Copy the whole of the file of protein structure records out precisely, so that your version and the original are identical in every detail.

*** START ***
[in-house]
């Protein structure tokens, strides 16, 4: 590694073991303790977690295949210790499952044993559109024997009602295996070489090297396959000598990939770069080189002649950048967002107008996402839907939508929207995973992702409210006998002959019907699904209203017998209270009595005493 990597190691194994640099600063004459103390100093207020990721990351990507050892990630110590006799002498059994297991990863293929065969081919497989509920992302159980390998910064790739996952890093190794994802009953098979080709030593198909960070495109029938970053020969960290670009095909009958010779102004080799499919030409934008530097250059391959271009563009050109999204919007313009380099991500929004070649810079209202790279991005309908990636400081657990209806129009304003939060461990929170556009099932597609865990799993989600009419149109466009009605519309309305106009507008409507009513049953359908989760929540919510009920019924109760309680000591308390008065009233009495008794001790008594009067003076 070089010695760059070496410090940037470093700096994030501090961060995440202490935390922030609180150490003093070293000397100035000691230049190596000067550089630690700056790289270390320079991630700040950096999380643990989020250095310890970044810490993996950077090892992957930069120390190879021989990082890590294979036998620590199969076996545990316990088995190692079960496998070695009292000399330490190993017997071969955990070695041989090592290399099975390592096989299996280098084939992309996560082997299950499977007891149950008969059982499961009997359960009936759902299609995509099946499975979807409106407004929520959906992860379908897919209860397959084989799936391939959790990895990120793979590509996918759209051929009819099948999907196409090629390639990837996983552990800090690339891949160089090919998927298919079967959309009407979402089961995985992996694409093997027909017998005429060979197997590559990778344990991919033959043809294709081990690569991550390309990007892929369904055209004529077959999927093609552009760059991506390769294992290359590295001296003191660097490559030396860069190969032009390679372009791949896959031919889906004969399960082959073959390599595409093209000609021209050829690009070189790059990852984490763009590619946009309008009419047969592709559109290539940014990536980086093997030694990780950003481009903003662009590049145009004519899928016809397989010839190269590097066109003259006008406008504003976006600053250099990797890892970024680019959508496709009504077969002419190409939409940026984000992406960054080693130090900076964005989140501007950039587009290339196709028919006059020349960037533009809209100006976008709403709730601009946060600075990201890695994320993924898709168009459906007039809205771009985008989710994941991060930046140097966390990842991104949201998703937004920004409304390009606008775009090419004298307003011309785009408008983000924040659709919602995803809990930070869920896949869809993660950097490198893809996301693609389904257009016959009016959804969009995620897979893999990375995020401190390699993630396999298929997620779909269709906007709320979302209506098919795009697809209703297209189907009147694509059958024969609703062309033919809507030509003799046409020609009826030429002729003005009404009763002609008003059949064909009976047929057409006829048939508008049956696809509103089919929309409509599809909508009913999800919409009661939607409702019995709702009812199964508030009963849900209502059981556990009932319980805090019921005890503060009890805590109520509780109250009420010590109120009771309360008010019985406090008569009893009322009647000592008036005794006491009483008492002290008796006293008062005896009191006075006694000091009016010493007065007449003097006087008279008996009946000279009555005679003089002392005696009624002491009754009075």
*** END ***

[in-house]
């Protein structure tokens, strides 16, 4: 590694073991303790977690295949210790499952044993559109024997009602295996070489090297396959000598990939770069080189002649950048967002107008996402839907939508929207995973992702409210006998002959019907699904209203017998209270009595005493 990597190691194994640099600063004459103390100093207020990721990351990507050892990630110590006799002498059994297991990863293929065969081919497989509920992302159980390998910064790739996952890093190794994802009953098979080709030593198909960070495109029938970053020969960290670009095909009958010779102004080799499919030409934008530097250059391959271009563009050109999204919007313009380099991500929004070649810079209202790279991005309908990636400081657990209806129009304003939060461990929170556009099932597609865990799993989600009419149109466009009605519309309305106009507008409507009513049953359908989760929540919510009920019924109760309680000591308390008065009233009495008794001790008594009067003076 070089010695760059070496410090940037470093700096994030501090961060995440202490935390922030609180150490003093070293000397100035000691230049190596000067550089630690700056790289270390320079991630700040950096999380643990989020250095310890970044810490993996950077090892992957930069120390190879021989990082890590294979036998620590199969076996545990316990088995190692079960496998070695009292000399330490190993017997071969955990070695041989090592290399099975390592096989299996280098084939992309996560082997299950499977007891149950008969059982499961009997359960009936759902299609995509099946499975979807409106407004929520959906992860379908897919209860397959084989799936391939959790990895990120793979590509996918759209051929009819099948999907196409090629390639990837996983552990800090690339891949160089090919998927298919079967959309009407979402089961995985992996694409093997027909017998005429060979197997590559990778344990991919033959043809294709081990690569991550390309990007892929369904055209004529077959999927093609552009760059991506390769294992290359590295001296003191660097490559030396860069190969032009390679372009791949896959031919889906004969399960082959073959390599595409093209000609021209050829690009070189790059990852984490763009590619946009309008009419047969592709559109290539940014990536980086093997030694990780950003481009903003662009590049145009004519899928016809397989010839190269590097066109003259006008406008504003976006600053250099990797890892970024680019959508496709009504077969002419190409939409940026984000992406960054080693130090900076964005989140501007950039587009290339196709028919006059020349960037533009809209100006976008709403709730601009946060600075990201890695994320993924898709168009459906007039809205771009985008989710994941991060930046140097966390990842991104949201998703937004920004409304390009606008775009090419004298307003011309785009408008983000924040659709919602995803809990930070869920896949869809993660950097490198893809996301693609389904257009016959009016959804969009995620897979893999990375995020401190390699993630396999298929997620779909269709906007709320979302209506098919795009697809209703297209189907009147694509059958024969609703062309033919809507030509003799046409020609009826030429002729003005009404009763002609008003059949064909009976047929057409006829048939508008049956696809509103089919929309409509599809909508009913999800919409009661939607409702019995709702009812199964508030009963849900209502059981556990009932319980805090019921005890503060009890805590109520509780109250009420010590109120009771309360008010019985406090008569009893009322009647000592008036005794006491009483008492002290008796006293008062005896009191006075006694000091009016010493007065007449003097006087008279008996009946000279009555005679003089002392005696009624002491009754009075």